A team of geologists studying the Vredefort crater, They found 8,000 year old petroglyphs. which show that the site was of considerable spiritual importance to ancient peoples, as well as having the richest possible gold mines in the world.
Two billion years ago, a massive asteroid traveling at over 40 miles per hour crashed into what is now South Africa, leaving behind the Vredefort impact crater, 300 kilometers wide (190 miles); largest and second oldest on the planet.
The impact created some very unusual geological formations. The most distinctive are ‘Granophyre Dykes’ or granophyre dykes, long, narrow structures 6 miles (9.7 kilometers) long and 16 feet (4.9 meters) wide. These are long rows of snake-like rocks that were made from molten rock underground.
Although the levees are known to have formed on impact, the exact process is uncertain. Credit: University of the Free State.
Till today, as the dykes were formed under the impact, it is one of the great mysteries of geologyalthough they have been studied for more than a century.
The crater, located in the country’s Free State province, has been known for more than 100 years and sits in the middle of theGoldfields of the Witwatersrand.
Interesting Features of Vredefort Crater
Nail investigation On the site made by experts from the University of the Free State, the University of Vienna and the Zavaritsky Institute of Geology and Geochemistry in Russia, revealed that the bottom of the crater is marked by dykes of granophyres, feldspars and quartz rocks that can extend for kilometers and only a few meters wide.
The molten material produced on the impact sank into the ground, catching rock fragments in its descent that would otherwise have eroded over the ensuing billions of years. For geologists, they are a rich source of information on ancient rock formations which otherwise would have been lost.
Vredefort crater seen from space. Credit: Julio Reis/NASA/Public Domain.
The mobilization of minerals when so many rocks melted after the impact led to the concentration of previously existing gold deposits in one place and brought them closer to the surface. It made possible the richest gold deposits in the worldwhere more than a fifth of the gold mined in the world comes from.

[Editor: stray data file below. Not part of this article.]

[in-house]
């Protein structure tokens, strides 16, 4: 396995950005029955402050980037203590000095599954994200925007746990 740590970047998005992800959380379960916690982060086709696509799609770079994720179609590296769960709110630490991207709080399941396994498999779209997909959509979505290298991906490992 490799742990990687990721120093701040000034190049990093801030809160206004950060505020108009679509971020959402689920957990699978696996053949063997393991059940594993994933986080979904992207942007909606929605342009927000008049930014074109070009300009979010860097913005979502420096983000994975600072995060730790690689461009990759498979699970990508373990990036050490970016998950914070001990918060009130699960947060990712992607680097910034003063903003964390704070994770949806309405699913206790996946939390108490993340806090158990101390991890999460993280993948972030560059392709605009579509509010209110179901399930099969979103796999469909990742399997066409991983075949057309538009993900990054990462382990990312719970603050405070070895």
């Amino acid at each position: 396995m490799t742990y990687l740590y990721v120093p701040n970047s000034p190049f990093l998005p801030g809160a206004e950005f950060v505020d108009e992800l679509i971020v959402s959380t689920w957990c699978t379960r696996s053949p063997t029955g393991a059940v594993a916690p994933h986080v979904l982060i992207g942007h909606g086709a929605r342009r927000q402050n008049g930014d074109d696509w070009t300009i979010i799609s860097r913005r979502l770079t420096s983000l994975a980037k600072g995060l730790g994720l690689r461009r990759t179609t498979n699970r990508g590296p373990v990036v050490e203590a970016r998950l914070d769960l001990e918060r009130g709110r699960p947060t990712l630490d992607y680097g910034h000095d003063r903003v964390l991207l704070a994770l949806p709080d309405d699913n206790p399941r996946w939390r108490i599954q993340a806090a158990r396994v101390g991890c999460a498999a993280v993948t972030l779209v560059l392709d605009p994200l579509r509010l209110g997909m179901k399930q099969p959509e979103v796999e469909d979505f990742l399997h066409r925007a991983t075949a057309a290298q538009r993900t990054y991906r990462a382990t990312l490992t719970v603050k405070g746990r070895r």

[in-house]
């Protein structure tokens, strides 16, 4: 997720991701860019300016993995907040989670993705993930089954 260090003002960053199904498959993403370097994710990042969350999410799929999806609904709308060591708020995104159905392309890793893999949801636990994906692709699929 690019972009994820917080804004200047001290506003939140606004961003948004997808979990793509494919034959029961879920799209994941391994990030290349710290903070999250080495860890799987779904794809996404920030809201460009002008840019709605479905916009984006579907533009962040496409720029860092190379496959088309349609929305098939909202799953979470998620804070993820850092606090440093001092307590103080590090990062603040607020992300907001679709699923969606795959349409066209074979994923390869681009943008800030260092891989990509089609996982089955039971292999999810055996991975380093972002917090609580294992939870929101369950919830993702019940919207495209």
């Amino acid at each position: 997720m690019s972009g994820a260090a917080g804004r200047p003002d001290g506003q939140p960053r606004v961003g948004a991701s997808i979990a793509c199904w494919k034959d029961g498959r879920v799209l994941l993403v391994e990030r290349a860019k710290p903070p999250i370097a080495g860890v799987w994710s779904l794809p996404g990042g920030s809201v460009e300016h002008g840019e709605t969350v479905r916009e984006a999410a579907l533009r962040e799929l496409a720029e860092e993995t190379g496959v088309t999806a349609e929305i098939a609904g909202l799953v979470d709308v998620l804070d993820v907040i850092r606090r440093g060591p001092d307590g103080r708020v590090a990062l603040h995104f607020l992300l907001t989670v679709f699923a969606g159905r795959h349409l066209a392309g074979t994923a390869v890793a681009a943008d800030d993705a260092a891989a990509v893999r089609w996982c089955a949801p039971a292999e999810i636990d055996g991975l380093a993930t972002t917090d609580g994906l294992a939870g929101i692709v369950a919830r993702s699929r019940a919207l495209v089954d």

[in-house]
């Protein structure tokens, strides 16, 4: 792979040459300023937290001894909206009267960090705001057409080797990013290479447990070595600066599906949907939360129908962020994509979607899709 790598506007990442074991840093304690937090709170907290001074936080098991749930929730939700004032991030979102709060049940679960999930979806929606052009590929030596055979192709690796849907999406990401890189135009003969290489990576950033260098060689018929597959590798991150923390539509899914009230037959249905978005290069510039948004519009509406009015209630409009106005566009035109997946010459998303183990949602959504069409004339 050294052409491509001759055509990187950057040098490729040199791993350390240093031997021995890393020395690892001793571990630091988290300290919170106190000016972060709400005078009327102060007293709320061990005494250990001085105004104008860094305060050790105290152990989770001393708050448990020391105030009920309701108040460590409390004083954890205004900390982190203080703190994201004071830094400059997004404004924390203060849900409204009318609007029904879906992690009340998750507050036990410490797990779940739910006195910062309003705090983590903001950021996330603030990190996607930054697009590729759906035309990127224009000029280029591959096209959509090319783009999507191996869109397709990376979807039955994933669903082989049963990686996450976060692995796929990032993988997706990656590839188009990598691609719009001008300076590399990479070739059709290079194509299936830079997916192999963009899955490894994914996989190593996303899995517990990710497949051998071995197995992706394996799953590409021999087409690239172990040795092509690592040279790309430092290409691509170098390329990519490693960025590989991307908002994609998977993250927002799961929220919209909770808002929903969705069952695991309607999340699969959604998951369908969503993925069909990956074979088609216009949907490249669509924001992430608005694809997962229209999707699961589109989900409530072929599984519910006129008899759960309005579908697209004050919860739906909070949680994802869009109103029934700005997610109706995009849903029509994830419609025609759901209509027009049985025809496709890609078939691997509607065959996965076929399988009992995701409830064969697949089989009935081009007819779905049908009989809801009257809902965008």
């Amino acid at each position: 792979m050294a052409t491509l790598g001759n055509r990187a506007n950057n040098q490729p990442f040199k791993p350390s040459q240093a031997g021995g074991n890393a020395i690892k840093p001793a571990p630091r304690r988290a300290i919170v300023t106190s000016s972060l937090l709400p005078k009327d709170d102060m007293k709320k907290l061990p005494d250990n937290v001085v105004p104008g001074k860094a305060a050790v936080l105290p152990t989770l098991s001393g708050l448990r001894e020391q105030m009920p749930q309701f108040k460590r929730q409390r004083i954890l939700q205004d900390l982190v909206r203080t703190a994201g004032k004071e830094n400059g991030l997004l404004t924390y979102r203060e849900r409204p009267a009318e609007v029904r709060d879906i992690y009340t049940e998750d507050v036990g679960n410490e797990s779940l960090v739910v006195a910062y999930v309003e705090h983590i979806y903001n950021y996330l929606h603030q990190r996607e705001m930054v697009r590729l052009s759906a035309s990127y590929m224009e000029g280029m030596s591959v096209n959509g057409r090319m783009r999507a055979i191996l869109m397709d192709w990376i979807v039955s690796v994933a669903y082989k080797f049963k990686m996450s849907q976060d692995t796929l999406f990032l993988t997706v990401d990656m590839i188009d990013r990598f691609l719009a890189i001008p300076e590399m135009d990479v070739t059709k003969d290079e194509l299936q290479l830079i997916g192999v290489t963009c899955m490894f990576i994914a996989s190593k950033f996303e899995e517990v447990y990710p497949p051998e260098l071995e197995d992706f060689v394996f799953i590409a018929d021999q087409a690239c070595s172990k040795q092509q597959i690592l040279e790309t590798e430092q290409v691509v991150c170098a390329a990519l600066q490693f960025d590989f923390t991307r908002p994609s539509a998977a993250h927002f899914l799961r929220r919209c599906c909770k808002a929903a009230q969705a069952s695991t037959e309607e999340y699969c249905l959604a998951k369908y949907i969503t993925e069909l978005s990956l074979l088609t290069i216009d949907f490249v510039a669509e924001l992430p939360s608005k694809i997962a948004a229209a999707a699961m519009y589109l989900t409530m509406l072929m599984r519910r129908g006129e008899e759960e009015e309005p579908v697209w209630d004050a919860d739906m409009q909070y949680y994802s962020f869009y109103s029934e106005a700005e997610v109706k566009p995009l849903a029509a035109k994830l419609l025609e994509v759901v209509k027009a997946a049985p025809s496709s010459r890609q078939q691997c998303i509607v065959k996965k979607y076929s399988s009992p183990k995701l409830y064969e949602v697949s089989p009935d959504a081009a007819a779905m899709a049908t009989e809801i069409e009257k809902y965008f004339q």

8,000 year old petroglyphs
By studying the dykes, the Dr Matthew Huberlecturer in economic geology at the University of the Free State and his colleagues, they found sizes never seen beforeleft by the khoisan or Khoisan, a people who inhabited what is now northern South Africa thousands of years ago.
Apparently, the Khoisan recognized how unusual the dykes are and chose them as the locations for their ceremonies, as geologists say the area around the dykes is littered with Jóisan artifacts and carvings dating back 8,000 years.
You might also be interested in: The largest petroglyphs of animals in the world created 10,000 years ago.
The carvings appear to depict creatures such as rhinos, hippos, and horses that were then common in the region.
One of the carvings, probably an antelope. Credit: University of the Free State.
Image showing a hippo carved by the Joisan people around 8,000 years ago. Credit: University of the Free State.
Another of the sculptures found in the impact crater dam. Credit: University of the Free State.
According to experts, the shapes of the dykes reminded the Khoisan of snakes, which in this culture were associated with rain.
The location of the dam on top of a hill, near a body of water and in the form of an important deity, probably led them there so that they could perform rain rituals and possibly d other important cultural activities.
It is surprising that the same dykes that currently hold great geological significance for scientists also held significant spiritual significance for the original inhabitants of this place.
References: Newsweek/IFL Science.
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